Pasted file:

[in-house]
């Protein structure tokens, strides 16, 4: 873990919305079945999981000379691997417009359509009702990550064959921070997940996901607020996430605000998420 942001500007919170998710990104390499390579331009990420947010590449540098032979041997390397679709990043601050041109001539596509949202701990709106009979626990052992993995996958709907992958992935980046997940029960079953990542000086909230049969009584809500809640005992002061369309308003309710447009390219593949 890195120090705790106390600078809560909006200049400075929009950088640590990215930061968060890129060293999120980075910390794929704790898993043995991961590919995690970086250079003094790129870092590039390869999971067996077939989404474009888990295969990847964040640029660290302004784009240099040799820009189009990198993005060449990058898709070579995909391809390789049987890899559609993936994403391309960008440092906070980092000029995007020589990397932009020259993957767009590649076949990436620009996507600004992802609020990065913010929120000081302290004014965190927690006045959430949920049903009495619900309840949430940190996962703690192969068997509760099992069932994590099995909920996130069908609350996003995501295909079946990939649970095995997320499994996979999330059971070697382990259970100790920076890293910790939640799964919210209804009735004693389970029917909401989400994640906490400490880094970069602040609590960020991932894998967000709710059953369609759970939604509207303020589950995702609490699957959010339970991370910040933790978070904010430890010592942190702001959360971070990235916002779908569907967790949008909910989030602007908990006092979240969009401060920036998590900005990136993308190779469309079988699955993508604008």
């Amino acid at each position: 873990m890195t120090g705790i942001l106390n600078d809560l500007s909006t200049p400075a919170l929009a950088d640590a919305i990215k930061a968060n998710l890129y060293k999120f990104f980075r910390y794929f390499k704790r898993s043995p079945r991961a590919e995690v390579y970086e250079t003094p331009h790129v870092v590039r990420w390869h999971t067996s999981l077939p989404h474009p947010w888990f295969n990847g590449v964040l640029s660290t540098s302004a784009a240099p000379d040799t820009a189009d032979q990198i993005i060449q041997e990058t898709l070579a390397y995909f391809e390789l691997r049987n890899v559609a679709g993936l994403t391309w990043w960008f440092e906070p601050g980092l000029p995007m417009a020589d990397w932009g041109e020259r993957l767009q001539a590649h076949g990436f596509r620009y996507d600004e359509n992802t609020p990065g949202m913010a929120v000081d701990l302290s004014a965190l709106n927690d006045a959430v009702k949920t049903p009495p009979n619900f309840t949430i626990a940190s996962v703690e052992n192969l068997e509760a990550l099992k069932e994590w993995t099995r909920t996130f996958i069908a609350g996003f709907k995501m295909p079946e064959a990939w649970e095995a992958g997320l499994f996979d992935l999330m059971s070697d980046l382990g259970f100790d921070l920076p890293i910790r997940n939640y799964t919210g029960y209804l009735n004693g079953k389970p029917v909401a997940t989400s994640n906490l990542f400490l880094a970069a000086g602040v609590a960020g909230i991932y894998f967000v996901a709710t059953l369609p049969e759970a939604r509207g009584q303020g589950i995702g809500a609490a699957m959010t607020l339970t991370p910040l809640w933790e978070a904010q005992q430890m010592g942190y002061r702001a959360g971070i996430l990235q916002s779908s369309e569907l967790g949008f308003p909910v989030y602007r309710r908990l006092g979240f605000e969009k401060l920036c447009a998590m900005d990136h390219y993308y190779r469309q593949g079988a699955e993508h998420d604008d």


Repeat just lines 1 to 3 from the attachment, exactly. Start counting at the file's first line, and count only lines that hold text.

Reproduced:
[in-house]
């Protein structure tokens, strides 16, 4: 873990919305079945999981000379691997417009359509009702990550064959921070997940996901607020996430605000998420 942001500007919170998710990104390499390579331009990420947010590449540098032979041997390397679709990043601050041109001539596509949202701990709106009979626990052992993995996958709907992958992935980046997940029960079953990542000086909230049969009584809500809640005992002061369309308003309710447009390219593949 890195120090705790106390600078809560909006200049400075929009950088640590990215930061968060890129060293999120980075910390794929704790898993043995991961590919995690970086250079003094790129870092590039390869999971067996077939989404474009888990295969990847964040640029660290302004784009240099040799820009189009990198993005060449990058898709070579995909391809390789049987890899559609993936994403391309960008440092906070980092000029995007020589990397932009020259993957767009590649076949990436620009996507600004992802609020990065913010929120000081302290004014965190927690006045959430949920049903009495619900309840949430940190996962703690192969068997509760099992069932994590099995909920996130069908609350996003995501295909079946990939649970095995997320499994996979999330059971070697382990259970100790920076890293910790939640799964919210209804009735004693389970029917909401989400994640906490400490880094970069602040609590960020991932894998967000709710059953369609759970939604509207303020589950995702609490699957959010339970991370910040933790978070904010430890010592942190702001959360971070990235916002779908569907967790949008909910989030602007908990006092979240969009401060920036998590900005990136993308190779469309079988699955993508604008």
């Amino acid at each position: 873990m890195t120090g705790i942001l106390n600078d809560l500007s909006t200049p400075a919170l929009a950088d640590a919305i990215k930061a968060n998710l890129y060293k999120f990104f980075r910390y794929f390499k704790r898993s043995p079945r991961a590919e995690v390579y970086e250079t003094p331009h790129v870092v590039r990420w390869h999971t067996s999981l077939p989404h474009p947010w888990f295969n990847g590449v964040l640029s660290t540098s302004a784009a240099p000379d040799t820009a189009d032979q990198i993005i060449q041997e990058t898709l070579a390397y995909f391809e390789l691997r049987n890899v559609a679709g993936l994403t391309w990043w960008f440092e906070p601050g980092l000029p995007m417009a020589d990397w932009g041109e020259r993957l767009q001539a590649h076949g990436f596509r620009y996507d600004e359509n992802t609020p990065g949202m913010a929120v000081d701990l302290s004014a965190l709106n927690d006045a959430v009702k949920t049903p009495p009979n619900f309840t949430i626990a940190s996962v703690e052992n192969l068997e509760a990550l099992k069932e994590w993995t099995r909920t996130f996958i069908a609350g996003f709907k995501m295909p079946e064959a990939w649970e095995a992958g997320l499994f996979d992935l999330m059971s070697d980046l382990g259970f100790d921070l920076p890293i910790r997940n939640y799964t919210g029960y209804l009735n004693g079953k389970p029917v909401a997940t989400s994640n906490l990542f400490l880094a970069a000086g602040v609590a960020g909230i991932y894998f967000v996901a709710t059953l369609p049969e759970a939604r509207g009584q303020g589950i995702g809500a609490a699957m959010t607020l339970t991370p910040l809640w933790e978070a904010q005992q430890m010592g942190y002061r702001a959360g971070i996430l990235q916002s779908s369309e569907l967790g949008f308003p909910v989030y602007r309710r908990l006092g979240f605000e969009k401060l920036c447009a998590m900005d990136h390219y993308y190779r469309q593949g079988a699955e993508h998420d604008d």